Stop Telling Unmarried Women Not To Wear A Ring on Their Left Hand Ring Finger

Stop Telling Unmarried Women Not To Wear A Ring on Their Left Hand Ring Finger

There is a long list of things that people need to stop critiquing women about and this is definitely one of them.
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Every day women are critiqued on what they wear, where they work (or don't) and how they carry out their lives through a multitude of other ways. A few months ago, I was given my great grandmother's engagement ring. Since then, I have worn this ring on my left ring finger, which is traditionally reserved for engagement rings and wedding bands. I don't usually wear rings, so it's fairly noticeable that I have this ring on; my wearing of this ring has caused lots of comments from friends and family members who believe I shouldn't wear a ring on the finger reserved for a wedding ring. While not all women who choose to wear a non-wedding ring on their left ring finger may experience these comments, I'm positive I'm not the only one.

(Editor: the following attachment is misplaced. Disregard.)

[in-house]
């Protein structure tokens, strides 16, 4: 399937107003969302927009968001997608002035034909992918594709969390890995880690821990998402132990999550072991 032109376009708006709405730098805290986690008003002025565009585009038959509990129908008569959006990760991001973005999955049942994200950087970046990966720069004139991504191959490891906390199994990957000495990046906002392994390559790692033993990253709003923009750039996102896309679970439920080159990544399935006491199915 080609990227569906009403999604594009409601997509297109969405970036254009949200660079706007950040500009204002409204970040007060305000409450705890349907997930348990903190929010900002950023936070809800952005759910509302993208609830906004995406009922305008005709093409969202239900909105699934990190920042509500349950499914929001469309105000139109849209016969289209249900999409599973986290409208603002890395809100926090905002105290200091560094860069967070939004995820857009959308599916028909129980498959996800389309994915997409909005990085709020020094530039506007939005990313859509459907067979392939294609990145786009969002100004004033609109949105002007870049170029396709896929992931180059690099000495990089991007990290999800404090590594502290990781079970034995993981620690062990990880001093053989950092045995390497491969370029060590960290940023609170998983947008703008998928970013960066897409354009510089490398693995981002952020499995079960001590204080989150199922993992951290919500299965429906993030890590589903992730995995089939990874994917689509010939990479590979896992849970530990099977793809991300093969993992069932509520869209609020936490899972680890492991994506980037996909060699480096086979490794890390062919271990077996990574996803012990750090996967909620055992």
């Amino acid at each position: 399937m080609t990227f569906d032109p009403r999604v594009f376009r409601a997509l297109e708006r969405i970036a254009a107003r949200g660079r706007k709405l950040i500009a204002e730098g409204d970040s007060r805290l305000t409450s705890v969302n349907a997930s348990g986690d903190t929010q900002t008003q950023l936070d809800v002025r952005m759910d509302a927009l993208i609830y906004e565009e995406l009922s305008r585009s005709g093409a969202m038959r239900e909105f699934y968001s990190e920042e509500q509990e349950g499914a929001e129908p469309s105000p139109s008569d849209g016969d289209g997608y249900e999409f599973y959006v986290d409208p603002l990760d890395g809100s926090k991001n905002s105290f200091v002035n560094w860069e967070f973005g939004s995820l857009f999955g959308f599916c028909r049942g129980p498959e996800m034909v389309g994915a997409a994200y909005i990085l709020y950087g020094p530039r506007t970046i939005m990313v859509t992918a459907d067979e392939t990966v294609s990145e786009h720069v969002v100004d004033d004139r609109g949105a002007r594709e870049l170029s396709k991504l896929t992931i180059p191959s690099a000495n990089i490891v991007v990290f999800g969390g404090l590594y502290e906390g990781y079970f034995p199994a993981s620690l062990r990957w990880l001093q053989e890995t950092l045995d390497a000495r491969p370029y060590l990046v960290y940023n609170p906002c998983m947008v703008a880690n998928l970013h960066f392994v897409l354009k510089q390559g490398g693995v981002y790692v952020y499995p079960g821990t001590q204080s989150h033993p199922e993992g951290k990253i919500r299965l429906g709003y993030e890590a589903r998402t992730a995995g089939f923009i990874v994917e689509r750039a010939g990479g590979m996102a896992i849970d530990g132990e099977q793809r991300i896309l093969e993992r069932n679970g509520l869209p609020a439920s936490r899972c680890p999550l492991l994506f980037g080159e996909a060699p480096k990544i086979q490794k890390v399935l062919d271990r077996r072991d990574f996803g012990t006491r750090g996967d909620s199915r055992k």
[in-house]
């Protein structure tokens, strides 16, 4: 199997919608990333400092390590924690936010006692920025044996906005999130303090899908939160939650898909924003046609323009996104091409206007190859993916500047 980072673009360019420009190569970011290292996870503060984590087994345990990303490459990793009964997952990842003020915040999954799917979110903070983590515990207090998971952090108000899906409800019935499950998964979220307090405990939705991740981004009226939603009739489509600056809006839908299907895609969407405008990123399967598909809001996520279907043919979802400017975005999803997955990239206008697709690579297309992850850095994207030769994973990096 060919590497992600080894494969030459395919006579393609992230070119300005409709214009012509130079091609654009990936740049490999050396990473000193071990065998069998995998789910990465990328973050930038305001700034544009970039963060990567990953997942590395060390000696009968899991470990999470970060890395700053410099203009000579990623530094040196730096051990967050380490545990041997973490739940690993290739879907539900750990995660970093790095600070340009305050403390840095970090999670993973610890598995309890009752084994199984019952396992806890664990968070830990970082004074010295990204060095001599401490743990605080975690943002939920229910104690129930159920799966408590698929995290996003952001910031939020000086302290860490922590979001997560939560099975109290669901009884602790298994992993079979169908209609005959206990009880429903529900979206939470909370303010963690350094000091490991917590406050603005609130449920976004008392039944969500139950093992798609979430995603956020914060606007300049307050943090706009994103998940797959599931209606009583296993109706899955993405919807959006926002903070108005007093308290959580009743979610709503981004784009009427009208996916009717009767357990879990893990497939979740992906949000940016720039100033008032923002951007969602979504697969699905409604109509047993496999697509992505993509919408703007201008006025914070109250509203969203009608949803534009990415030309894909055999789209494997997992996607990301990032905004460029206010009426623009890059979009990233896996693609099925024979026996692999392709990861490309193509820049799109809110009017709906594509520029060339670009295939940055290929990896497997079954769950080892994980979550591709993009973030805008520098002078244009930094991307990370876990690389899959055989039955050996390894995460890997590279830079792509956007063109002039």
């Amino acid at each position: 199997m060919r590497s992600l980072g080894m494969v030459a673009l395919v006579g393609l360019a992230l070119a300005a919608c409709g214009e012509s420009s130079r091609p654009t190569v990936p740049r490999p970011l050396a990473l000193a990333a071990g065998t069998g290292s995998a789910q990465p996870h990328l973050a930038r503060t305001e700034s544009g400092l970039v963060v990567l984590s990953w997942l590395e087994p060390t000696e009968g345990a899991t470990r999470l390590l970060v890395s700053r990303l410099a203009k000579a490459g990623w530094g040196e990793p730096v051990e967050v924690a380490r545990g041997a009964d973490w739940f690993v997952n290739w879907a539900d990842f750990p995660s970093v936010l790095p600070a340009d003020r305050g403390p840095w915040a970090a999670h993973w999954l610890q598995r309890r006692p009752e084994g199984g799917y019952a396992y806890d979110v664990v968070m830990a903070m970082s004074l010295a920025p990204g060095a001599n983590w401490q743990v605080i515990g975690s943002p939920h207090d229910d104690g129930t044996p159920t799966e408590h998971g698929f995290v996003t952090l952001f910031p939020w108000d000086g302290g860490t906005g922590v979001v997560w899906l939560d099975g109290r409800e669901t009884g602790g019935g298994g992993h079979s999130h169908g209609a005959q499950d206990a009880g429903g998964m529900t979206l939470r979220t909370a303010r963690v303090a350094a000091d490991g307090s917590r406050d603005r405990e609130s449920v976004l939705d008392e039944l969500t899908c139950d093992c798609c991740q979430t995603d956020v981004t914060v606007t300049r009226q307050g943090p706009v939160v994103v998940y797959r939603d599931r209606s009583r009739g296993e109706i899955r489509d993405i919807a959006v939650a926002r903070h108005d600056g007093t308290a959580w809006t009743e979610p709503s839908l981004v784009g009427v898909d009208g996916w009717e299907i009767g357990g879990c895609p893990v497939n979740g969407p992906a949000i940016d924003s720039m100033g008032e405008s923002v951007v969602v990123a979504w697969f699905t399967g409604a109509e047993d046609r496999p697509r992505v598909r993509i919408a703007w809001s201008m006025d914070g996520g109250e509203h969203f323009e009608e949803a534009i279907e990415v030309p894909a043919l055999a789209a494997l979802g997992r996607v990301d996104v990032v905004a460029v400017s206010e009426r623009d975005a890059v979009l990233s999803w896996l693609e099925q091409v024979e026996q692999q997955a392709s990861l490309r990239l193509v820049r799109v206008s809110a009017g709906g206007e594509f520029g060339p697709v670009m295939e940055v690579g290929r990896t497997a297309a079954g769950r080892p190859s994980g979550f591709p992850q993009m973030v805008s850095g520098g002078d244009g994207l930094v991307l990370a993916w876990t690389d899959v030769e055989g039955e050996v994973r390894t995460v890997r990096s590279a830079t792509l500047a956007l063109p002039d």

Stop telling unmarried women they can't wear rings on their left ring finger.

For me, my ring is a symbol of everything my great grandmother represented to me. This woman helped to raise me and showed me how to live to be a remarkable woman. This ring was made to be an engagement ring, so I'll be damned if I wear it on any other finger.

Even if a ring doesn't have as much sentimental value as mine does, it's the right of every woman to wear whatever she wants, wherever she wants. The idea of an engagement ring may now be seen as a sign of commitment, but historically engagement rings had a lot more to do with the possession of women by the man to whom they were betrothed, so I see absolutely no reason why women should be forced to follow a custom that is rooted in their oppression.

Some people seem to think that by wearing a ring on my left ring finger I am "sending the wrong message" to all the men that could ever possibly consider dating me. I had a family member the other day go as far as to tell me that I was "scaring off prospects" by wearing this ring, as if any man who didn't know me well enough to know why I wear this ring and to know that I'm not actually engaged would ever be a prospect.

In addition to the fact that any man who may want to date me better know me well enough to know I'm not engaged, I see no reason why I should feel the need to consider what a man may think about what I'm wearing. If a man or any one else doesn't want to take the time to get to know me well enough before assuming I'm engaged, then let them think what they want because their opinions don't matter.